Worried about falling short of your best work?
With all the different aspects visual designers need to consider when working on a project—client business objectives, customer needs, brand assets and content strategies into a cohesive design solution—it can be easy to make a mistake. Many designers fall into the trap of beginning a design before understanding the project’s many moving parts, not listening to the client, trying to correct (or out-think) the UX team, refusing to adapt principles to meet challenges, or over-designing every detail of the site—just to name a few.
But I’ve found there are a few simple guidelines that can help ensure success when doing a web site redesign for a large B2B (or any) company.
1. Set an expectation of collaboration
I have found that the most successful designs have come out of a strong collaborative relationship with the client.
Starting a candid and informal conversation about the design iterations can lead to a greater understanding of what they are looking for and save time during the design process.
By keeping the client involved and engaged as the design is evolving, it helps the designer find what is working for them and what isn’t. Spotting the areas that aren’t working early allows you more time to get it right. Plus, this collaboration is a great way for the clients to have a sense of ownership with the design instead of being presented with two concepts and being told to pick one.
Just remember that the design professionals in this process must project professional confidence and expertise, and lead any design conversations that occur. Don’t let yourself get bulldozed by a client wanting to play designer.
2. Trust your user experience architects
Whether you are doing the UX architecture yourself or being handed completed wireframes from your team, make sure you trust the hard work being done in this phase of the project. This is especially important when working with an enterprise B2B client. Most likely, the architects have spent a very long time working with the client, fleshing out their needs and goals. They have gone through many rounds of revisions and approvals in order to meet the client’s expectations for their site’s layout and functionality. It is now your challenge as a designer to stick (in principle) to these wireframes.
There is no quicker way to disappoint a client than showing them a design concept that looks completely different than the wireframes they’ve worked so hard to get right. The wireframes lock down the functionality of the site and, as designers, it’s our role to bring style and form to that function. We can now utilize our knowledge of visual hierarchy, typography, imagery and graphics to deliver our client’s messages and highlight their products and services.
3. Find your moments of creative genius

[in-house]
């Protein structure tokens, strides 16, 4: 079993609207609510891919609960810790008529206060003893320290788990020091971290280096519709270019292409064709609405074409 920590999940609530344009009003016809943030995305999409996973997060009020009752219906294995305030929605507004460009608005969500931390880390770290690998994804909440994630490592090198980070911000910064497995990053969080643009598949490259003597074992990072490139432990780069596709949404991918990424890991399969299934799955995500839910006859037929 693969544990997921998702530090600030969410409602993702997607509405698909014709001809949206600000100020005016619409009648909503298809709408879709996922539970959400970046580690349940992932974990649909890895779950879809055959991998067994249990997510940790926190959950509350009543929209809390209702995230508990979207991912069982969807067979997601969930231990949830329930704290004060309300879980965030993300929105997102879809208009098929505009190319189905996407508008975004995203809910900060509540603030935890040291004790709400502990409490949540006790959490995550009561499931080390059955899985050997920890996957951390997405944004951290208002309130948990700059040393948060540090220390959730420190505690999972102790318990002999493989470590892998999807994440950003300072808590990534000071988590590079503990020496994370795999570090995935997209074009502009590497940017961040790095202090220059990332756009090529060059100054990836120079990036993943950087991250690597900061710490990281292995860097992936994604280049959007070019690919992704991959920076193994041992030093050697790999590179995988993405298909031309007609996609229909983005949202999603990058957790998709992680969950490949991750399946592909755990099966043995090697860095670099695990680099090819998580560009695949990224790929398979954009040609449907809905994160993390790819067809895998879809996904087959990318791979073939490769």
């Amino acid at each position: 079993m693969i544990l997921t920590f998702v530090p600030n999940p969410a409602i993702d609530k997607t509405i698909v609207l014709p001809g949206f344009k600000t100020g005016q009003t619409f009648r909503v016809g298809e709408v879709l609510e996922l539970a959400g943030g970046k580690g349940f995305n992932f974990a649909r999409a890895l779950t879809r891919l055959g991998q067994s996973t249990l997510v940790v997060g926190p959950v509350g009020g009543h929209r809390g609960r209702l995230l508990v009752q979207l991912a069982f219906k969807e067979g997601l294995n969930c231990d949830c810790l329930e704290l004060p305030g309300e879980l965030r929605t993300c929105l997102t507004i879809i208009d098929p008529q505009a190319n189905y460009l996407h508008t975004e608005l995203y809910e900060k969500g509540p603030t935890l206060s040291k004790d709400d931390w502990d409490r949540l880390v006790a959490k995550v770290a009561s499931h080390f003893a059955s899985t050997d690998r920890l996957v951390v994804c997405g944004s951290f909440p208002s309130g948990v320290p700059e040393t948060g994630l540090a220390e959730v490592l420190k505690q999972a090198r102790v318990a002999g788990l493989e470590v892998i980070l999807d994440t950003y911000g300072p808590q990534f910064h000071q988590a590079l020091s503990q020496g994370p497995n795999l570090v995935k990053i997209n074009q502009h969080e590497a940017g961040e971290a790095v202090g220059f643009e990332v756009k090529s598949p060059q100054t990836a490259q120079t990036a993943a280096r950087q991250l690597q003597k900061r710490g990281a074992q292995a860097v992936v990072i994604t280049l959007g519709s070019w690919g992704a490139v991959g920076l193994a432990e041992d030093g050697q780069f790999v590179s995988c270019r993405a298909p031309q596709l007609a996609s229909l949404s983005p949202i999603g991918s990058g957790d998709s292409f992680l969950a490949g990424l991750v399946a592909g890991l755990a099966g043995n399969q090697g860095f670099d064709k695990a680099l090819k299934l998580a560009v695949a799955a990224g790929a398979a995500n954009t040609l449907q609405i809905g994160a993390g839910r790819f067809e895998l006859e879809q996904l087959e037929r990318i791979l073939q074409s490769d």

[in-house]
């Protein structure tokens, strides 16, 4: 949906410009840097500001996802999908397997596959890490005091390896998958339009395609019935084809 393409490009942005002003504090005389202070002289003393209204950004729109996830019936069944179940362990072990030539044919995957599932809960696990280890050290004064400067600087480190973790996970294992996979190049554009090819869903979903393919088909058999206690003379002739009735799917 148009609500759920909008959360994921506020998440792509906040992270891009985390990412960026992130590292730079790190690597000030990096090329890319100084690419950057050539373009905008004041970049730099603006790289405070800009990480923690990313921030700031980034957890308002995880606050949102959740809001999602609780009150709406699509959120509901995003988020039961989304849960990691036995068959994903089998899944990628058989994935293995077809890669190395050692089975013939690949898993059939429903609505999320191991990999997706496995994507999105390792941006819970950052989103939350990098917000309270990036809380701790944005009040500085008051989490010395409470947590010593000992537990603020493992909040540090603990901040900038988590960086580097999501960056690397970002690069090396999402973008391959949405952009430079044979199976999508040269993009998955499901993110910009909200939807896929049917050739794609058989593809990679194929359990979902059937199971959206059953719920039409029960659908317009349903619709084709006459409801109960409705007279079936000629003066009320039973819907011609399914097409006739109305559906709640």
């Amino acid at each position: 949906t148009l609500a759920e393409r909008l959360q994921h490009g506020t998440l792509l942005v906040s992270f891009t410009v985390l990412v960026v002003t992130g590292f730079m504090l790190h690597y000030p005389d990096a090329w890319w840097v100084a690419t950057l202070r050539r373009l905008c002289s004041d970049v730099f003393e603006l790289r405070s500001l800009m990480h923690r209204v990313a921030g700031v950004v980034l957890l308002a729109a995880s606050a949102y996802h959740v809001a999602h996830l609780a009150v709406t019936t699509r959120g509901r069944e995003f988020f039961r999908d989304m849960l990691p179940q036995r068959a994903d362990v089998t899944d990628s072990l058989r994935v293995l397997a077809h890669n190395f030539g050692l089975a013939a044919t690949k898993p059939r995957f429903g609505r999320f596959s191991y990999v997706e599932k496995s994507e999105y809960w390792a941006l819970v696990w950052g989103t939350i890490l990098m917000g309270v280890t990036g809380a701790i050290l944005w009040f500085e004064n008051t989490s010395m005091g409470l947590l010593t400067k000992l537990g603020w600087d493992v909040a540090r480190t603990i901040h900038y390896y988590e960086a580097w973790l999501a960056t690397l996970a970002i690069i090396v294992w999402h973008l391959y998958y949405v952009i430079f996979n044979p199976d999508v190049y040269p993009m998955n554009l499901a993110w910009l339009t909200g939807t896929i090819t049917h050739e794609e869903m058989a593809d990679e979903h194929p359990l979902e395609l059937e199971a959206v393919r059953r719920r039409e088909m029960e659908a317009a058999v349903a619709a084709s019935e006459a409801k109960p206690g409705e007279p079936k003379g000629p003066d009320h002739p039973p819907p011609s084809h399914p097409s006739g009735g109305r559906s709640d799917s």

As strict as we need to be in certain areas of the site, there are moments where you can let your creative genius out of the box so that it can run wild. Find the areas in the site that lend themselves to ‘extended creativity’- areas that enjoy more freedom in regards to established best practices for good functionality. I like to focus on promotional areas: hero images, home page features, product or service callouts, etc. The fact that these areas exist to promote important information means it’s safe to assume that the client would appreciate you using engaging and creative tactics to do so.
These areas lend themselves to pushing colors, the utilization of graphics or photography, accenting depth and dimensionality… anything that will draw the user’s eye and aesthetically complement the content you’re promoting.
4. Utilize existing design materials
Big companies often have a wealth of resources that designers can repurpose for our design choices, helping them fit right into existing brand standards.
A good place to start is by taking a look at the company’s trade-show materials. One-page handouts, manuals, packaging, and brochures all have design elements that we can adapt for use on the site. Existing patterns, graphics, and textures can be reworked into something new that fits the site’s needs. Don’t be afraid to reach out for the client’s opinion on collateral that best exemplifies their brand. They’ll be excited you’re digging so deep, investing in the brand’s creative vision, and especially thrilled that you’ll be using pre-approved elements. Not only does it show innovation on the designer’s part, but it’s a fun challenge to use those existing materials to create something new.
5. Get structured and detailed feedback
Too often, we’ll get feedback from the client that will be very vague, and it will leave us with a lot more questions than answers. We can take it upon ourselves to make sure we get better feedback than, “it just doesn’t feel like us.”
Ask them specifics and dive deeper with them—again, going back to collaboration. If they aren’t fans of a homepage concept you’ve delivered, go through section by section and find out where the biggest sticking points are. Is it the color choices, the typography, the spacing? Often clients won’t be able to speak ‘designer-ese,’ so we need to help translate for them.
By getting good feedback, we’ll be able to come back to them with something closer to what they are looking for as well as save time between iterations of the designs.
Balancing the functional needs of a big B2B client as well as capturing a look and feel that expresses their brand can be difficult, but with a considered approach and creative solutions like these, it can be done successfully every time!